Proofs, Persuasion, and the Truth ProblemNovember 01, 2014
by Scott Oliphint
This month, we want to provide an explanation of Tenet 9: The true, covenantal, knowledge of God in man, together with God’s universal mercy, allows for persuasion in apologetics.
In much of the history of apologetics, the notion of proof has been central. A defense of the faith, so it goes, is given when one gives a proof, or proofs, for the existence of a god. Once the proof is given, the apologetic task is done, and it might be prudent for the apologist to introduce his interlocutor to his pastor so that the central details of who this god is might be discussed.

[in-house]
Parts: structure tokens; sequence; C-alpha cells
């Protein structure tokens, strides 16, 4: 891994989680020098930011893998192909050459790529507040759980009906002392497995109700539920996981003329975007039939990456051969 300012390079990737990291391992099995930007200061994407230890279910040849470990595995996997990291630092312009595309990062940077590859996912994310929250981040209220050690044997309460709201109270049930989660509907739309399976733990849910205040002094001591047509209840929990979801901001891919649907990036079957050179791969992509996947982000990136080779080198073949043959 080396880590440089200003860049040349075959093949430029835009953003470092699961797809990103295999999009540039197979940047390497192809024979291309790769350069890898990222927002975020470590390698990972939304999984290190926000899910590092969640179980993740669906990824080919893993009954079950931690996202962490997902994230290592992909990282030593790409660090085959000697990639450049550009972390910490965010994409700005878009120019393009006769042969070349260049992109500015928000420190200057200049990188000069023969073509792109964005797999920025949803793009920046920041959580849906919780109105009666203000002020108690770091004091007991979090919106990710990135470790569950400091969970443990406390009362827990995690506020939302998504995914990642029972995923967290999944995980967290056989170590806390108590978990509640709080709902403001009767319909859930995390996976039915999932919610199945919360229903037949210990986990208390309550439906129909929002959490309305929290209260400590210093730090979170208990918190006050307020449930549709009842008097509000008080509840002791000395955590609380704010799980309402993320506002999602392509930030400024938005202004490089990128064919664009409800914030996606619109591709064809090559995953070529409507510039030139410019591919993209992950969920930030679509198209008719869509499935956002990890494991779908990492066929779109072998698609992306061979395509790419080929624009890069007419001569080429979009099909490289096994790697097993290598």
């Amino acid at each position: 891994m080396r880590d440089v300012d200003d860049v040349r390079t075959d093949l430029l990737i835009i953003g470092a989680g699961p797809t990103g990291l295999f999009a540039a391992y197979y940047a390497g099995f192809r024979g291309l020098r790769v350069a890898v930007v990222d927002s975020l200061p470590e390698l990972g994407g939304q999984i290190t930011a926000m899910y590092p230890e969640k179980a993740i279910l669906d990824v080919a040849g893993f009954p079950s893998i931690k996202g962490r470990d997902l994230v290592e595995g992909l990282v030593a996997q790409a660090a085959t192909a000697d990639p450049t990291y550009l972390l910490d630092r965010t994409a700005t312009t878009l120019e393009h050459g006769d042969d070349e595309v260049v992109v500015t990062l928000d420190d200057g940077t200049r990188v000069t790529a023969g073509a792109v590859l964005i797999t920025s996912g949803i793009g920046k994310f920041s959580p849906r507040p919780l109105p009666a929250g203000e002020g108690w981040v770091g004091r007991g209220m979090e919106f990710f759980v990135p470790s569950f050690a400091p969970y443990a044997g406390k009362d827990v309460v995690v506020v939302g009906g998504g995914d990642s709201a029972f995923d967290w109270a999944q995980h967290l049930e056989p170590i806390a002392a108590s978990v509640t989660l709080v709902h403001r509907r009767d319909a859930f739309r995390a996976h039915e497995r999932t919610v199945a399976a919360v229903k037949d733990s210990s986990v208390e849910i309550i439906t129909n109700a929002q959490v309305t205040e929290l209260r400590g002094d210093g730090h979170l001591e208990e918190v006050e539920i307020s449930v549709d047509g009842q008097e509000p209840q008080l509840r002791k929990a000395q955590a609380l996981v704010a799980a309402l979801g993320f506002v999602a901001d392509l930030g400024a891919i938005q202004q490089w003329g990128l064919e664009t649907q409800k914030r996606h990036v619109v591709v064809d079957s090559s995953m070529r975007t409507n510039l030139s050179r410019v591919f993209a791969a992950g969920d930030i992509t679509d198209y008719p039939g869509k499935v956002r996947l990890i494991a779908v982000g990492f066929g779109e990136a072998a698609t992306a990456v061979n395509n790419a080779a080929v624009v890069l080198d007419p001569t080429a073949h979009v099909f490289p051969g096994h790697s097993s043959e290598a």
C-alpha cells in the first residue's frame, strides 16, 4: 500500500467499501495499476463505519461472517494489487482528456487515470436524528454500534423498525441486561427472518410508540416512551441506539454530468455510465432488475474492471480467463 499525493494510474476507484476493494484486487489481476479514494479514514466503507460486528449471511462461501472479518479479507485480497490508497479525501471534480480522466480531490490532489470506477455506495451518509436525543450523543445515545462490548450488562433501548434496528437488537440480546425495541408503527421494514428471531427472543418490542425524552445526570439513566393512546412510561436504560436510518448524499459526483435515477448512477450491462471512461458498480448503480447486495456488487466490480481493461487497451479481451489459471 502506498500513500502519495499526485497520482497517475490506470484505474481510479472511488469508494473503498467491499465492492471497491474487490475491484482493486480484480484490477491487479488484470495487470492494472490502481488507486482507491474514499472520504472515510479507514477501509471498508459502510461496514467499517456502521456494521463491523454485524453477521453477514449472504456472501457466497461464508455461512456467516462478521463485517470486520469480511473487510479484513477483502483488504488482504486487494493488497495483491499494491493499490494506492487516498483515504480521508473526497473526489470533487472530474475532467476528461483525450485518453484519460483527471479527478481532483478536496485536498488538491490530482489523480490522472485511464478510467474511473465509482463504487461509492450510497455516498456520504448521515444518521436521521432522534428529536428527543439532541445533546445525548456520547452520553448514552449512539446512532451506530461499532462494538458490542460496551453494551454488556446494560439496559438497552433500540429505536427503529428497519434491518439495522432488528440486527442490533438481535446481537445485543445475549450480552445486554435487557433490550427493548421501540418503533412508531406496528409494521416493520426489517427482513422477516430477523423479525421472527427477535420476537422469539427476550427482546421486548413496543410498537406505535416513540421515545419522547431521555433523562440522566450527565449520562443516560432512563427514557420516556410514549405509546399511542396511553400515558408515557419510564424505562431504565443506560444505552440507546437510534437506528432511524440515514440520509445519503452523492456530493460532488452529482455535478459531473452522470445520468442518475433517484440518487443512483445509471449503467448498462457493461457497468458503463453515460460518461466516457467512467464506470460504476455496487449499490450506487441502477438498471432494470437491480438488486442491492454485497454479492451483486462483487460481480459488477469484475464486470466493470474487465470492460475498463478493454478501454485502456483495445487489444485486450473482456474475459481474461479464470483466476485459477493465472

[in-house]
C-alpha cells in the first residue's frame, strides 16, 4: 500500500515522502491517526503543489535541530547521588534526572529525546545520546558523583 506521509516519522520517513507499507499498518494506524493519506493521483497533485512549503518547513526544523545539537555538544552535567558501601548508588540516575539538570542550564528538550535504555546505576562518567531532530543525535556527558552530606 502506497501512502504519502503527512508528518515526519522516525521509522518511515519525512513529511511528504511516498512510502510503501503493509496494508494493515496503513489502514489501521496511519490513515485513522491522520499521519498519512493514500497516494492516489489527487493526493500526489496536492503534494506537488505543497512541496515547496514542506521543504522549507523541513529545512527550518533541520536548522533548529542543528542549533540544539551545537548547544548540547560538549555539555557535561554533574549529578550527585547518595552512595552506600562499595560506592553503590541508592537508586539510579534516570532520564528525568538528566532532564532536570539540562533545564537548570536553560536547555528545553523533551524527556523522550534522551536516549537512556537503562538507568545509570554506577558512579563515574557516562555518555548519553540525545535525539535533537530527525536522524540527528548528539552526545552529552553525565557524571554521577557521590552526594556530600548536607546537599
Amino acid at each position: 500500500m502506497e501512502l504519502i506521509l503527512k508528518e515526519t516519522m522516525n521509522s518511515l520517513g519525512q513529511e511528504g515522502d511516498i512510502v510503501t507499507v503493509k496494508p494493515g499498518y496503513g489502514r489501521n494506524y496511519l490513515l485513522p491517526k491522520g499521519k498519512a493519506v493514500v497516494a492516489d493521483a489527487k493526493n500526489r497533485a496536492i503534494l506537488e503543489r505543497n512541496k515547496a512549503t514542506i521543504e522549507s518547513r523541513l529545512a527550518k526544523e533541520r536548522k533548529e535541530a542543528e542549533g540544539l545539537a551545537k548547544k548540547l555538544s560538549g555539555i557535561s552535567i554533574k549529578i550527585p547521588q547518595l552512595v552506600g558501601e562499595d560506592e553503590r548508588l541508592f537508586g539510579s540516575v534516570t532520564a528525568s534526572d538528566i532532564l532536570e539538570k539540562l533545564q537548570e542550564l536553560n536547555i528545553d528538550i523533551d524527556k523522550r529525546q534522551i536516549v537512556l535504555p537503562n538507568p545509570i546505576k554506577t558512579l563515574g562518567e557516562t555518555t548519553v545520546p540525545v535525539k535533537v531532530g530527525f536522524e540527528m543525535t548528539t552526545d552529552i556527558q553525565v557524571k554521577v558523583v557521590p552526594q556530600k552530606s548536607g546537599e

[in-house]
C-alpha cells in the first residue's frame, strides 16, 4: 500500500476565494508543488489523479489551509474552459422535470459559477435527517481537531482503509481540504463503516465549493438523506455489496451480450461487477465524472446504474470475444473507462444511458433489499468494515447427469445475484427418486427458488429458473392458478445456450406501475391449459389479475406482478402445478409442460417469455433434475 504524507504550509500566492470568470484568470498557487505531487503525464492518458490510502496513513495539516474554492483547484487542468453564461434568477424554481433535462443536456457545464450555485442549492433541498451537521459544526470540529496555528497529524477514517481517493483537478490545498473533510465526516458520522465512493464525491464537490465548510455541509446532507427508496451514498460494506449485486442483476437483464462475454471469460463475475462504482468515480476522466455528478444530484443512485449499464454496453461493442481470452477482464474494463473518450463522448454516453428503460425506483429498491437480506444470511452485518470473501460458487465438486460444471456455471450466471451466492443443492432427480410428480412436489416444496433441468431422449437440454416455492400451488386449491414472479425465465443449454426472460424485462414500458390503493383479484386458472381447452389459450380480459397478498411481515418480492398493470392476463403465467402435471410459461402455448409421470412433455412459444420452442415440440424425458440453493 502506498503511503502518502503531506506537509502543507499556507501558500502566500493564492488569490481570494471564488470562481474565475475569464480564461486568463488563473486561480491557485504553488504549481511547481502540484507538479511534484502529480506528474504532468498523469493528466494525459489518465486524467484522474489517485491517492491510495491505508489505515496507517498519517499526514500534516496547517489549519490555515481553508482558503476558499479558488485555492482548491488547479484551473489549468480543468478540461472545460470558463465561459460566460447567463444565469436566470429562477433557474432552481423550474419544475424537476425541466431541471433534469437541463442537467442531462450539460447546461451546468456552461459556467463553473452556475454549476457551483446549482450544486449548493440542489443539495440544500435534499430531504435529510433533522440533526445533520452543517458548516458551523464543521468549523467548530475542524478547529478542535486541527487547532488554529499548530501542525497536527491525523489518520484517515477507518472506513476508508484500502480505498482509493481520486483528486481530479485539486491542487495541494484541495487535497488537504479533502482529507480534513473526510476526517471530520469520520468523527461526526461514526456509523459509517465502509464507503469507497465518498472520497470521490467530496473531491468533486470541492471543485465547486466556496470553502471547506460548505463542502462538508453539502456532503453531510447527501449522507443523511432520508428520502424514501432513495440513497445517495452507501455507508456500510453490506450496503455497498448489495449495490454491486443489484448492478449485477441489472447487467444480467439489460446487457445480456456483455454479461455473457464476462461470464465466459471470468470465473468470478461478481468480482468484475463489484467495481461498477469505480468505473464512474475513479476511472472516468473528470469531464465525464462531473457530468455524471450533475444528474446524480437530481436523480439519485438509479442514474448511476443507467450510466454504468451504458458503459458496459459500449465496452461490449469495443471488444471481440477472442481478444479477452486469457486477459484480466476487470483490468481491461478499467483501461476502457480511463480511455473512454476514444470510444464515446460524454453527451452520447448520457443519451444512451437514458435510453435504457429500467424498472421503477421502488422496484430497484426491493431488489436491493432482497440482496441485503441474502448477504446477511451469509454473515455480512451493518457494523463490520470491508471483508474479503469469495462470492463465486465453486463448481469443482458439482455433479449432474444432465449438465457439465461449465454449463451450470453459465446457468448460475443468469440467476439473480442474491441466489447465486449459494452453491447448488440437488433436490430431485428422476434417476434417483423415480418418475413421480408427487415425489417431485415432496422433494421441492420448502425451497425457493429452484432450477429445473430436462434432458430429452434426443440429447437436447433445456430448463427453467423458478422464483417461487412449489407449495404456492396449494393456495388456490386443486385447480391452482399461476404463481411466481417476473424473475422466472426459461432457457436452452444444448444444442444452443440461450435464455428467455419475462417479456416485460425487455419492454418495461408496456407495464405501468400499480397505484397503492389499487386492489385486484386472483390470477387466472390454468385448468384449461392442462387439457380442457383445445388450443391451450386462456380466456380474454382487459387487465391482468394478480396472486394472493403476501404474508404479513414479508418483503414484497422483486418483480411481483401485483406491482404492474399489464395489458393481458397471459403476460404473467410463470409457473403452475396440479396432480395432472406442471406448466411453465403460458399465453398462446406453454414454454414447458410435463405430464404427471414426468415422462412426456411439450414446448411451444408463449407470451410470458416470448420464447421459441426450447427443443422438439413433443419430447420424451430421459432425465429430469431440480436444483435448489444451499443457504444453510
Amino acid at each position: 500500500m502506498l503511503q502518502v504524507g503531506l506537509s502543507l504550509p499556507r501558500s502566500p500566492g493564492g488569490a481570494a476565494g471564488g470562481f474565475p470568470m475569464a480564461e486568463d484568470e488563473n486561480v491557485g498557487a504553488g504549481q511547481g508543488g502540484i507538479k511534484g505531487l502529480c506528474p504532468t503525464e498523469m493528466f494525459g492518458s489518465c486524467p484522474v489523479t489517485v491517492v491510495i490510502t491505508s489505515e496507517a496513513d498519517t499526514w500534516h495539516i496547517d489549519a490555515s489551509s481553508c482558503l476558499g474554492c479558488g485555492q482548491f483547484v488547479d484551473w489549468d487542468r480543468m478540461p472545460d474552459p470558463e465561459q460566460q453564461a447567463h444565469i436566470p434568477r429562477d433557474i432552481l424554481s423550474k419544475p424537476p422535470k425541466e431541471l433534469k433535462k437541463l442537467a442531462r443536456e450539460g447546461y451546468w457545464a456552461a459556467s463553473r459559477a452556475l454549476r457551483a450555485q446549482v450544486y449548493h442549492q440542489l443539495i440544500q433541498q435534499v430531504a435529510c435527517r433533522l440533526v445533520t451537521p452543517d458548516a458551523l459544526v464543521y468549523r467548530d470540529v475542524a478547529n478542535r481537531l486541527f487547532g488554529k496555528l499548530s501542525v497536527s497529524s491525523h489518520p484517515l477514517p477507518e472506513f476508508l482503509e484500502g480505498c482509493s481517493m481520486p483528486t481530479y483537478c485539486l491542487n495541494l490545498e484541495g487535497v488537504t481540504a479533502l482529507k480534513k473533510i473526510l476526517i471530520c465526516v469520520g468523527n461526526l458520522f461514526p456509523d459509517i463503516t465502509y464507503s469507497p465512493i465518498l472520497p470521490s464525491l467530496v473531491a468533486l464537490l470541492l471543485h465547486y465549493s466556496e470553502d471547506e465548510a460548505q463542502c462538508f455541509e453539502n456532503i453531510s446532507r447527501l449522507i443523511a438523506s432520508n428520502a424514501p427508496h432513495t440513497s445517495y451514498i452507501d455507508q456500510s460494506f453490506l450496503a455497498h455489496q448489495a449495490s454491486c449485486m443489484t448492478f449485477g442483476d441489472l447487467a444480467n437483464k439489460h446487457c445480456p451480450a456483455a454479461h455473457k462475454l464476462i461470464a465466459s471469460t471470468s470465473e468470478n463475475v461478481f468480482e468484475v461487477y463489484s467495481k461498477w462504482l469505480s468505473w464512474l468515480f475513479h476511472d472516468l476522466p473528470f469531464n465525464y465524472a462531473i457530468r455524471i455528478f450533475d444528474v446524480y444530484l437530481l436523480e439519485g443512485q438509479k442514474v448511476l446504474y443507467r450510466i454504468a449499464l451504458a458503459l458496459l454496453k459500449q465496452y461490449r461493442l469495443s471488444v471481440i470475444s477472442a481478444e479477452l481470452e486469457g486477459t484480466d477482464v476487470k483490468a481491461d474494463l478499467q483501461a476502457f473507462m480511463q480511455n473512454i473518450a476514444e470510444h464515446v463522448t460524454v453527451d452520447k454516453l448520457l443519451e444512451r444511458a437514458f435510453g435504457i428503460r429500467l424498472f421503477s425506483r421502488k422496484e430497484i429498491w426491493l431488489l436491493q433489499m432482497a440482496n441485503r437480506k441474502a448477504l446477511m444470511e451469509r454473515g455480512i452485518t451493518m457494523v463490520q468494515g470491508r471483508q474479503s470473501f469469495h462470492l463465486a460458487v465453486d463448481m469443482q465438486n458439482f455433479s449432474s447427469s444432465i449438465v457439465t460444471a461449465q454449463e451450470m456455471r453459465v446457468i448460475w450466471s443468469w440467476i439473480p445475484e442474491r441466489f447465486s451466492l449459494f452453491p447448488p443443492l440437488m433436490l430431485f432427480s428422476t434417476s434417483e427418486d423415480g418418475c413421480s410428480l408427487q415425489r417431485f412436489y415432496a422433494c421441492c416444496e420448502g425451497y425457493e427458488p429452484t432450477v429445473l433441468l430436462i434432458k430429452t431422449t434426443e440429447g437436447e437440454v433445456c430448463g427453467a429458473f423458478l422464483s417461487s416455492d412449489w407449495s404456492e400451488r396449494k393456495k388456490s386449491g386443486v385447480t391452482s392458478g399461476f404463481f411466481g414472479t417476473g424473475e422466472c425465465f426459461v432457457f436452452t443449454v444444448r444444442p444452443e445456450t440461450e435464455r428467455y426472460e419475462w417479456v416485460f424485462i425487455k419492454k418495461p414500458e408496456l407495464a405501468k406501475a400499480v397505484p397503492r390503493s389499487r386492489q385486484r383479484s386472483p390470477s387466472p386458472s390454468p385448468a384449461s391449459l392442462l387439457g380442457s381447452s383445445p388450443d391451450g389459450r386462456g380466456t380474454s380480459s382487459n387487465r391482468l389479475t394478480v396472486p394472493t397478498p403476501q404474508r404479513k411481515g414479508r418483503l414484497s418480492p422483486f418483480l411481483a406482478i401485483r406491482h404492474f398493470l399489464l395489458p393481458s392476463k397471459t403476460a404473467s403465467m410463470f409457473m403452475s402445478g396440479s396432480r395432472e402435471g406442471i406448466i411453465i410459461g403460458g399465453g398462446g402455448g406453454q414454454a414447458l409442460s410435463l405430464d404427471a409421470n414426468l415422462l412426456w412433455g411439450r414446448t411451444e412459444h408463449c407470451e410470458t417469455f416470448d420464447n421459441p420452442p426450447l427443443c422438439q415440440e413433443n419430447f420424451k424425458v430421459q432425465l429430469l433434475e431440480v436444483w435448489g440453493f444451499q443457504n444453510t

Surely, the notion of proof in apologetics is important. We are called to provide reasons for the hope that is in us (1 Peter 3:15), and providing reasons can include mounting an argument. So, it is right and proper for us to think carefully about how we might prove the existence of God.
Hermeneutics in Light of the Divine Author of ScriptureOctober 24, 2014
by Vern Poythress